Young 'Uns

by Terry Knowles

Chapter 1: The Addisons… and a chance meeting

It was early autumn, and the sun was shining down. Richard and David Addison, ages 13 and 11, were playing football on their front lawn. Richie was tall and gangly, with long legs that were good for outrunning his younger brother. David, small and wiry, could outsmart his brother, even if he couldn't outrun him. At this particular time, Richie had the ball, and David was chasing after him.  At the sound of a car, they stopped.

David Addison, Sr., pulled into the driveway in his brown '63 Ford, tired from work. He sighed and ran a hand through his thinning hair and couldn't help but smile at the sight of his sons fighting over the football. When the boys saw their dad, they ran up to him, dropping the ball on the lawn, their fight temporarily forgotten.

"Hi boys," he said with a smile as he got out of the car.

Of course, they both had gripes about the other.

"Dad, Richie's cheating. He keeps stealing the ball from me."

"Can I help it if he can't play the game?"

"Whoa, whoa, whoa," said David, Sr., holding up his hands to stop the boys from arguing. "Hold on a minute. I am going to go inside and say hello to your mother. And as for you two, get it all out of your system now, because once you are at the dinner table, I don't want to see any fighting."

Richie and David exchanged a look. "Sure, Dad," they said, smirking.

"Good," their father said as he continued into the house.

Richie immediately lunged for the ball and ran to the other side of the yard, with David at his heels. "Rich!" he whined. "That's it. I quit. I'm going to help Mom."

"Sissy! You're just upset 'cause I can play better than you."

David looked at his older brother and laughed, "You can't play better than me."

"Yes, I can. I just was."

"Oh yeah? Well how about this?" David grabbed the ball from Richie and sprinted to the end of the yard.

"Cheater!" Richie exclaimed as he ran after his brother.

Irma Addison smiled and shook her head as she watched her sons from the kitchen window. Her husband snuck up behind her and slid his arms around her waist. Irma smiled as she recognized the familiar feel of his arms.

"Hi," he whispered in her ear.

"Hi," she said, turning around. She kissed him lightly on the lips. "How was business today?"

"Steady," he answered. "Missed you."

"We missed you, too," Irma replied. "What are the boys up to?"

David, Sr., smiled affectionately. "They think they're playing football, but they're spending more time fighting."

"Don't they always? Maybe they'll grow out of it."

David, Sr., Breathed in the smells of his wife's cooking. "How long till dinner?" 

"About 40 minutes. Why don't you go change, and you can join the game outside? I'll call you in when it's ready."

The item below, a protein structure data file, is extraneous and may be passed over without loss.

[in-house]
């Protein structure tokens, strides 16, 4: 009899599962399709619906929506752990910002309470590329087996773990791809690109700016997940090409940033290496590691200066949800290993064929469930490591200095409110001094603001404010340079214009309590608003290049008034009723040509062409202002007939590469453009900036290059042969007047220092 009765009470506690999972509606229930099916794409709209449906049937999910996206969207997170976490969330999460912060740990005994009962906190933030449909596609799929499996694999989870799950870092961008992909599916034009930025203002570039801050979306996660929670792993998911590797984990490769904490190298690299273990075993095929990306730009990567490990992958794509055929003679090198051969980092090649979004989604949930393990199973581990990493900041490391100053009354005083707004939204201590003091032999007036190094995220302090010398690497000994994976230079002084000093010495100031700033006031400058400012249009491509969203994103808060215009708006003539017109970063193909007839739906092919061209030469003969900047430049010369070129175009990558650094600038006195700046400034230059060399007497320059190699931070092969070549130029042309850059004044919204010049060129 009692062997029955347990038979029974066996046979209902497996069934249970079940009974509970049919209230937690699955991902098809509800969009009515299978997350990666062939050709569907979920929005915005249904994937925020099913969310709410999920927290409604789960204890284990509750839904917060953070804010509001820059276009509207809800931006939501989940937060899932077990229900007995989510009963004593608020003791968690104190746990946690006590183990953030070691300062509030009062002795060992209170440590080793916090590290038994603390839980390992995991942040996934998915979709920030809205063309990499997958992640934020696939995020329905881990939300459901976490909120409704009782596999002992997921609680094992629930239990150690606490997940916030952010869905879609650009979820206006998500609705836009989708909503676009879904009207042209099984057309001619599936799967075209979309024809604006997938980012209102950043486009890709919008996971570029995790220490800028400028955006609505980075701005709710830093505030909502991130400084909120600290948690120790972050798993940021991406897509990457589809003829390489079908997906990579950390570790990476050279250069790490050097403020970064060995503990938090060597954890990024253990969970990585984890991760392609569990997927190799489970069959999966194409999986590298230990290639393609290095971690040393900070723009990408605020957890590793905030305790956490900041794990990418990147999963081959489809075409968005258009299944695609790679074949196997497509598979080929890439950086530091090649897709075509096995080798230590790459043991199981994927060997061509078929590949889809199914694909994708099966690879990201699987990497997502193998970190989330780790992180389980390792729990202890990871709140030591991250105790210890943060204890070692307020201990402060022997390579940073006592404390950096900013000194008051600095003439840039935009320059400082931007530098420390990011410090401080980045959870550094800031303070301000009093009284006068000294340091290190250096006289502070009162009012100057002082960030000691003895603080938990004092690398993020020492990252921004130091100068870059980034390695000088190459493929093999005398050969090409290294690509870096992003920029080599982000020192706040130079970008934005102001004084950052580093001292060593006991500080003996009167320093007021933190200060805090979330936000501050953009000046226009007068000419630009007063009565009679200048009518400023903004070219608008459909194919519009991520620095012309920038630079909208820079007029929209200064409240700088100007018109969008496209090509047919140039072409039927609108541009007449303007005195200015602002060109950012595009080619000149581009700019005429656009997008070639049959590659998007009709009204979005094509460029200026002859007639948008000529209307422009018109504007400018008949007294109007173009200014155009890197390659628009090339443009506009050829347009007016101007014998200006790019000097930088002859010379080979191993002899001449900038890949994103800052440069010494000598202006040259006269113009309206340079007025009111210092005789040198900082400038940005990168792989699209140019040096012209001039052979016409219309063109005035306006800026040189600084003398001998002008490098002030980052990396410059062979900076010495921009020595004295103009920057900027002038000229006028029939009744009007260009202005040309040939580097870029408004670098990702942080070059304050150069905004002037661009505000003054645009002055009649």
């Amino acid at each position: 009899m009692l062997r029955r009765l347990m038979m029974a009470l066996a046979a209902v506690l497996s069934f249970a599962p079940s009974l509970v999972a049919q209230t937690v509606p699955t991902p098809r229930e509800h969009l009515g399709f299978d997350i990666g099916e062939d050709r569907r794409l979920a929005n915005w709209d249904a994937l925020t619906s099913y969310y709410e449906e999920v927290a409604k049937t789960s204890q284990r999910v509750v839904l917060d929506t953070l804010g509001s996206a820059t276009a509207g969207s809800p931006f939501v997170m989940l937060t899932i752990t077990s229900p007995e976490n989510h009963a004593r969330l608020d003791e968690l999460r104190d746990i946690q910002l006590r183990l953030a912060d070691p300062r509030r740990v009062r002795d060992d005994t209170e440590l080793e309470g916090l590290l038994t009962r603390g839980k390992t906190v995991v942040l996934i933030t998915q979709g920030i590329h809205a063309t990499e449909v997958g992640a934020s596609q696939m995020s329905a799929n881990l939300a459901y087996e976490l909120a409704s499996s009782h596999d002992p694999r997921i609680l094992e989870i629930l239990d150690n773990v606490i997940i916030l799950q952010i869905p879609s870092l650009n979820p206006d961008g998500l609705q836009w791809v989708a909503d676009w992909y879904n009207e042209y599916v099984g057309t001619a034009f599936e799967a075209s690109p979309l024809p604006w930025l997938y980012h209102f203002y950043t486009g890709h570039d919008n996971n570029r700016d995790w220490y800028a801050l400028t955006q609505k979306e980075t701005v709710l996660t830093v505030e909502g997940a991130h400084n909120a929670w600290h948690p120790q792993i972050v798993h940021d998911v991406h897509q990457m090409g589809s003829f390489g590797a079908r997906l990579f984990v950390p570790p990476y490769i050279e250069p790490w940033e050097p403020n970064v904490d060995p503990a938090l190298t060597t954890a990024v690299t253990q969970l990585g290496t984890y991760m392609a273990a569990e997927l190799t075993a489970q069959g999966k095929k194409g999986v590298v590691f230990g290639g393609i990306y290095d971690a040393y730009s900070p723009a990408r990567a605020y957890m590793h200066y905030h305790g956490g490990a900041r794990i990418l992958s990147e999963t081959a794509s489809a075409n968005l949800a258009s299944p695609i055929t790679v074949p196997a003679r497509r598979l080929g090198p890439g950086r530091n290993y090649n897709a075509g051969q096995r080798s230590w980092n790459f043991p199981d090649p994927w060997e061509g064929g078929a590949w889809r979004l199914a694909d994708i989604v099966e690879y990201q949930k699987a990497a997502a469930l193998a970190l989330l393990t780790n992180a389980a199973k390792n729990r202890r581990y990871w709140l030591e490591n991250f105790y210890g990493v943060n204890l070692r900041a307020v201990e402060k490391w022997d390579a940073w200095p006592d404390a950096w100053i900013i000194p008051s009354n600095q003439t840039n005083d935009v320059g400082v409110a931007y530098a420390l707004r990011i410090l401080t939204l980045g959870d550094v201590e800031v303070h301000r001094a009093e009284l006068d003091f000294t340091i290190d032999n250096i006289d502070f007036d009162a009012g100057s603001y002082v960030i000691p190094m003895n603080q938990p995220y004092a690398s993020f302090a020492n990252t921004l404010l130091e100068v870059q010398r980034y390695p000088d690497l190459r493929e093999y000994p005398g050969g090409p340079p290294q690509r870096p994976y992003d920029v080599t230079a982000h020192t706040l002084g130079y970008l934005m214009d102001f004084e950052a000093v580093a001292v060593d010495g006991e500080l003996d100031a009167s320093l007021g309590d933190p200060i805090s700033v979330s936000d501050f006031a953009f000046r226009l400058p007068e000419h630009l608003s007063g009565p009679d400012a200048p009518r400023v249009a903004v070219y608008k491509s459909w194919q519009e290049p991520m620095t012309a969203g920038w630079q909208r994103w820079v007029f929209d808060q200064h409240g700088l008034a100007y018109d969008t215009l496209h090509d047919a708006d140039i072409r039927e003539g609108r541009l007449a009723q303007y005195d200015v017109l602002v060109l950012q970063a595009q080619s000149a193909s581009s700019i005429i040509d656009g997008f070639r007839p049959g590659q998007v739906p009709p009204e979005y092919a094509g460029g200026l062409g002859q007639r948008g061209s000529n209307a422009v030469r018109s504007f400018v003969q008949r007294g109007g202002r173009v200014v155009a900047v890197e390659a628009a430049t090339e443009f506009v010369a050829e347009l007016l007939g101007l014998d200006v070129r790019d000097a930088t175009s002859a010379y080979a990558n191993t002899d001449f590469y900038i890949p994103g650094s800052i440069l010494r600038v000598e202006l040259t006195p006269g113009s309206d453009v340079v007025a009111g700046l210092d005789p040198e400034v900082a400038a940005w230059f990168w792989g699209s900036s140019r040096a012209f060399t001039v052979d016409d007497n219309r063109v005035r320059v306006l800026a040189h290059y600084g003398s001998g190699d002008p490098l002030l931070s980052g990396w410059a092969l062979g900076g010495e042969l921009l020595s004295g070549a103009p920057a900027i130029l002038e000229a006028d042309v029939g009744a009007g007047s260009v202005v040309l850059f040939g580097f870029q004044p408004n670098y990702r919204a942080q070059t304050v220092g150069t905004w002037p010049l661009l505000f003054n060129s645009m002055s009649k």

Five minutes later, the boys' father joined their game.  30 minutes after that, Irma stepped out on the porch. "Dinnertime, boys. Go inside and get cleaned up."

"Aww, Mom, do we have to?" asked David, Sr., who had the ball and was on his way to score."

Irma laughed as all three of her men looked at her expectantly, the younger two seriously, her husband jokingly. "Go on," she gestured toward the door behind her. She playfully swatted her sons' behinds as they walked past her, and then yelped as her husband did the same to her.

That night, around 11pm, David lay awake in his bed. Richie, sound asleep across the room, was snoring loudly. Suddenly and silently, David got up, pulled on a pair of jeans, and grabbed his jacket. He opened the window and carefully climbed down the tree that was conveniently located right outside the window and great for climbing. Upon reaching the bottom, he retrieved his flashlight from under a bush. He often did this… went walking at night. David was a dreamer, but he never let it show. Only at night, he let his thoughts flow and he was free. Free from reputation, free from others' opinions, free from everything. Out here, he wasn't "TC", the coolest 11-year-old in town, he was simply himself.

On nights like these, he found himself walking to the other side of town, the high class and wealthy part of town. It was quiet, there was no one around, and he could pretend he belonged there. Tonight, he stared up at one of the mansions, wishing deeply, promising himself. "Someday," he thought to himself. "Someday, I'm going to have a house like this." A window on the top floor was open, and a girl of about 16 leaned on the windowsill, looking up at the sky. Her long blond hair framed her face and brought out her bright blue eyes. David and the girl made eye contact, and time seemed to stand still. He felt a current of electricity pass through him.